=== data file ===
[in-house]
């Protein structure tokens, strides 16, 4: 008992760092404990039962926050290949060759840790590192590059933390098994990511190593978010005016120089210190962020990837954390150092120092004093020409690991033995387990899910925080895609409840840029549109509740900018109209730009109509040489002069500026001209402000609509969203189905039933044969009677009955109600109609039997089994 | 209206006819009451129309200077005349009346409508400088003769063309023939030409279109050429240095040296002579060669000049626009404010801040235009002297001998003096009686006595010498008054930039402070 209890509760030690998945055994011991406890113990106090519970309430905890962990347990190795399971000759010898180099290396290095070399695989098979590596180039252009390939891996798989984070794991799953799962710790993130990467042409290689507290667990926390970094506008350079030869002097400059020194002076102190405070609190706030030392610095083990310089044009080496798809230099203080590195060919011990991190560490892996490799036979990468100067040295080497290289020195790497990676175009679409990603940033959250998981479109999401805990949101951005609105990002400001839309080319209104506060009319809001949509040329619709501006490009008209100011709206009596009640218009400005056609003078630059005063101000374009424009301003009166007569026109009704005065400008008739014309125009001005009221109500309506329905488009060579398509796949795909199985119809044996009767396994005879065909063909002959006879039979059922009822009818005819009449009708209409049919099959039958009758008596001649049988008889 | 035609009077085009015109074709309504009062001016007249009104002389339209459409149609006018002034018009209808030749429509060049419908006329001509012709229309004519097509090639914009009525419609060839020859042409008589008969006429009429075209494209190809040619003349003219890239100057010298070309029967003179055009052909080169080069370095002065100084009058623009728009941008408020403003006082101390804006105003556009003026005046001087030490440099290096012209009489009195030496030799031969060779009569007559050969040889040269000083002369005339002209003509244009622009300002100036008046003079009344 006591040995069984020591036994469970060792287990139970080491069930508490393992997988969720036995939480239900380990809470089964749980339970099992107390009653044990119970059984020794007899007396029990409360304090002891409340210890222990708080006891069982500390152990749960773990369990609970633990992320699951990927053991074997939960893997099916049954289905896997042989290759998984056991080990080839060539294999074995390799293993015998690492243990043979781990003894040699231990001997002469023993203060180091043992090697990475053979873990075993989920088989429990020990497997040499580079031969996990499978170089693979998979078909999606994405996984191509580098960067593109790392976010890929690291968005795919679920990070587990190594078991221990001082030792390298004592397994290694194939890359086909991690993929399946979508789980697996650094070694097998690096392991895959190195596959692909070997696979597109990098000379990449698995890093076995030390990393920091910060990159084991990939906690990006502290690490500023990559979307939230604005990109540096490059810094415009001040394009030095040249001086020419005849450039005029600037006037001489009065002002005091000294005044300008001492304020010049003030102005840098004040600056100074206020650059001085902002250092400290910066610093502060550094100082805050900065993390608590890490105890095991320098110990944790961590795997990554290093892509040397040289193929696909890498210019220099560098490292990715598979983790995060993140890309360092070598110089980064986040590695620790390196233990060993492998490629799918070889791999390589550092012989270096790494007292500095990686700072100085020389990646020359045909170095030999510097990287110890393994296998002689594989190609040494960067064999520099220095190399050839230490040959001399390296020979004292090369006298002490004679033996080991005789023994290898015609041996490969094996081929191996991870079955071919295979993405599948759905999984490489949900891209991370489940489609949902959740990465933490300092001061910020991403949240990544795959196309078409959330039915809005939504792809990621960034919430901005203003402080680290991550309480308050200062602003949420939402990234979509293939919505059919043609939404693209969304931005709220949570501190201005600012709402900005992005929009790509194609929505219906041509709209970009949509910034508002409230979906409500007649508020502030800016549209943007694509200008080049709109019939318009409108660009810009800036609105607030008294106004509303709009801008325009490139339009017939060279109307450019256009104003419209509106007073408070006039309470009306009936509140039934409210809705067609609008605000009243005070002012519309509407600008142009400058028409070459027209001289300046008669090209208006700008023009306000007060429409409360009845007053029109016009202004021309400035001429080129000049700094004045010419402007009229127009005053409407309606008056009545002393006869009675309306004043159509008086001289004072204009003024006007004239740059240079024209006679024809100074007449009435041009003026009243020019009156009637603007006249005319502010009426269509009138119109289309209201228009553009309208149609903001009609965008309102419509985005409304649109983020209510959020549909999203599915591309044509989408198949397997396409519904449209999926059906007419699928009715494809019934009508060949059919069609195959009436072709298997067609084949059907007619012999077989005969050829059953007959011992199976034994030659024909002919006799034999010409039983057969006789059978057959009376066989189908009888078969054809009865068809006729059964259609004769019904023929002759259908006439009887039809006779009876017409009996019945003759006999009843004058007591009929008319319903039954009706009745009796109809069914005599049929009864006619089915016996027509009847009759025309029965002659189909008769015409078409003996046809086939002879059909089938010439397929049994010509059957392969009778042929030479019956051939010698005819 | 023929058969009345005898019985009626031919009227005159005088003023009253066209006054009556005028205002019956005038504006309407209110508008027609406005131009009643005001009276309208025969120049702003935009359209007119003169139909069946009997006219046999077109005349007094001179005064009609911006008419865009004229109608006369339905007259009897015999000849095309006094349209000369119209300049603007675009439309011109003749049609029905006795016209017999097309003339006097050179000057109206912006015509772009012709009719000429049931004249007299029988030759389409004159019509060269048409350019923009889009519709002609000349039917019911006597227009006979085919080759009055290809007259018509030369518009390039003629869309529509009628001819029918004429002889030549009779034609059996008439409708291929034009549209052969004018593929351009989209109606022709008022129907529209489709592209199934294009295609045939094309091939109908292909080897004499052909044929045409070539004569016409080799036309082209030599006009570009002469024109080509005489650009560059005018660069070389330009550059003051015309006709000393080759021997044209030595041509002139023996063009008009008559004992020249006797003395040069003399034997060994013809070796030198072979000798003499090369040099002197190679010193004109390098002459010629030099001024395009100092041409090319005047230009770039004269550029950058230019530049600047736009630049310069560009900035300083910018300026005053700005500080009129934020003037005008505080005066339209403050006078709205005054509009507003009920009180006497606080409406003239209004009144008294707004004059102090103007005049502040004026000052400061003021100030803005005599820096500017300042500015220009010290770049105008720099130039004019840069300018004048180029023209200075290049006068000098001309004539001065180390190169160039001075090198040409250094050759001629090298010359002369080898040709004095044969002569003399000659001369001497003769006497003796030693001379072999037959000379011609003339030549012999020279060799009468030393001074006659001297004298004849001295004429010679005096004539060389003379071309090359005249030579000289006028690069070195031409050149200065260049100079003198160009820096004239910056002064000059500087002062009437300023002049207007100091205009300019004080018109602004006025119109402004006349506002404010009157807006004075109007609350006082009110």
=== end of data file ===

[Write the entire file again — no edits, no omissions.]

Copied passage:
[in-house]
């Protein structure tokens, strides 16, 4: 008992760092404990039962926050290949060759840790590192590059933390098994990511190593978010005016120089210190962020990837954390150092120092004093020409690991033995387990899910925080895609409840840029549109509740900018109209730009109509040489002069500026001209402000609509969203189905039933044969009677009955109600109609039997089994 | 209206006819009451129309200077005349009346409508400088003769063309023939030409279109050429240095040296002579060669000049626009404010801040235009002297001998003096009686006595010498008054930039402070 209890509760030690998945055994011991406890113990106090519970309430905890962990347990190795399971000759010898180099290396290095070399695989098979590596180039252009390939891996798989984070794991799953799962710790993130990467042409290689507290667990926390970094506008350079030869002097400059020194002076102190405070609190706030030392610095083990310089044009080496798809230099203080590195060919011990991190560490892996490799036979990468100067040295080497290289020195790497990676175009679409990603940033959250998981479109999401805990949101951005609105990002400001839309080319209104506060009319809001949509040329619709501006490009008209100011709206009596009640218009400005056609003078630059005063101000374009424009301003009166007569026109009704005065400008008739014309125009001005009221109500309506329905488009060579398509796949795909199985119809044996009767396994005879065909063909002959006879039979059922009822009818005819009449009708209409049919099959039958009758008596001649049988008889 | 035609009077085009015109074709309504009062001016007249009104002389339209459409149609006018002034018009209808030749429509060049419908006329001509012709229309004519097509090639914009009525419609060839020859042409008589008969006429009429075209494209190809040619003349003219890239100057010298070309029967003179055009052909080169080069370095002065100084009058623009728009941008408020403003006082101390804006105003556009003026005046001087030490440099290096012209009489009195030496030799031969060779009569007559050969040889040269000083002369005339002209003509244009622009300002100036008046003079009344 006591040995069984020591036994469970060792287990139970080491069930508490393992997988969720036995939480239900380990809470089964749980339970099992107390009653044990119970059984020794007899007396029990409360304090002891409340210890222990708080006891069982500390152990749960773990369990609970633990992320699951990927053991074997939960893997099916049954289905896997042989290759998984056991080990080839060539294999074995390799293993015998690492243990043979781990003894040699231990001997002469023993203060180091043992090697990475053979873990075993989920088989429990020990497997040499580079031969996990499978170089693979998979078909999606994405996984191509580098960067593109790392976010890929690291968005795919679920990070587990190594078991221990001082030792390298004592397994290694194939890359086909991690993929399946979508789980697996650094070694097998690096392991895959190195596959692909070997696979597109990098000379990449698995890093076995030390990393920091910060990159084991990939906690990006502290690490500023990559979307939230604005990109540096490059810094415009001040394009030095040249001086020419005849450039005029600037006037001489009065002002005091000294005044300008001492304020010049003030102005840098004040600056100074206020650059001085902002250092400290910066610093502060550094100082805050900065993390608590890490105890095991320098110990944790961590795997990554290093892509040397040289193929696909890498210019220099560098490292990715598979983790995060993140890309360092070598110089980064986040590695620790390196233990060993492998490629799918070889791999390589550092012989270096790494007292500095990686700072100085020389990646020359045909170095030999510097990287110890393994296998002689594989190609040494960067064999520099220095190399050839230490040959001399390296020979004292090369006298002490004679033996080991005789023994290898015609041996490969094996081929191996991870079955071919295979993405599948759905999984490489949900891209991370489940489609949902959740990465933490300092001061910020991403949240990544795959196309078409959330039915809005939504792809990621960034919430901005203003402080680290991550309480308050200062602003949420939402990234979509293939919505059919043609939404693209969304931005709220949570501190201005600012709402900005992005929009790509194609929505219906041509709209970009949509910034508002409230979906409500007649508020502030800016549209943007694509200008080049709109019939318009409108660009810009800036609105607030008294106004509303709009801008325009490139339009017939060279109307450019256009104003419209509106007073408070006039309470009306009936509140039934409210809705067609609008605000009243005070002012519309509407600008142009400058028409070459027209001289300046008669090209208006700008023009306000007060429409409360009845007053029109016009202004021309400035001429080129000049700094004045010419402007009229127009005053409407309606008056009545002393006869009675309306004043159509008086001289004072204009003024006007004239740059240079024209006679024809100074007449009435041009003026009243020019009156009637603007006249005319502010009426269509009138119109289309209201228009553009309208149609903001009609965008309102419509985005409304649109983020209510959020549909999203599915591309044509989408198949397997396409519904449209999926059906007419699928009715494809019934009508060949059919069609195959009436072709298997067609084949059907007619012999077989005969050829059953007959011992199976034994030659024909002919006799034999010409039983057969006789059978057959009376066989189908009888078969054809009865068809006729059964259609004769019904023929002759259908006439009887039809006779009876017409009996019945003759006999009843004058007591009929008319319903039954009706009745009796109809069914005599049929009864006619089915016996027509009847009759025309029965002659189909008769015409078409003996046809086939002879059909089938010439397929049994010509059957392969009778042929030479019956051939010698005819 | 023929058969009345005898019985009626031919009227005159005088003023009253066209006054009556005028205002019956005038504006309407209110508008027609406005131009009643005001009276309208025969120049702003935009359209007119003169139909069946009997006219046999077109005349007094001179005064009609911006008419865009004229109608006369339905007259009897015999000849095309006094349209000369119209300049603007675009439309011109003749049609029905006795016209017999097309003339006097050179000057109206912006015509772009012709009719000429049931004249007299029988030759389409004159019509060269048409350019923009889009519709002609000349039917019911006597227009006979085919080759009055290809007259018509030369518009390039003629869309529509009628001819029918004429002889030549009779034609059996008439409708291929034009549209052969004018593929351009989209109606022709008022129907529209489709592209199934294009295609045939094309091939109908292909080897004499052909044929045409070539004569016409080799036309082209030599006009570009002469024109080509005489650009560059005018660069070389330009550059003051015309006709000393080759021997044209030595041509002139023996063009008009008559004992020249006797003395040069003399034997060994013809070796030198072979000798003499090369040099002197190679010193004109390098002459010629030099001024395009100092041409090319005047230009770039004269550029950058230019530049600047736009630049310069560009900035300083910018300026005053700005500080009129934020003037005008505080005066339209403050006078709205005054509009507003009920009180006497606080409406003239209004009144008294707004004059102090103007005049502040004026000052400061003021100030803005005599820096500017300042500015220009010290770049105008720099130039004019840069300018004048180029023209200075290049006068000098001309004539001065180390190169160039001075090198040409250094050759001629090298010359002369080898040709004095044969002569003399000659001369001497003769006497003796030693001379072999037959000379011609003339030549012999020279060799009468030393001074006659001297004298004849001295004429010679005096004539060389003379071309090359005249030579000289006028690069070195031409050149200065260049100079003198160009820096004239910056002064000059500087002062009437300023002049207007100091205009300019004080018109602004006025119109402004006349506002404010009157807006004075109007609350006082009110």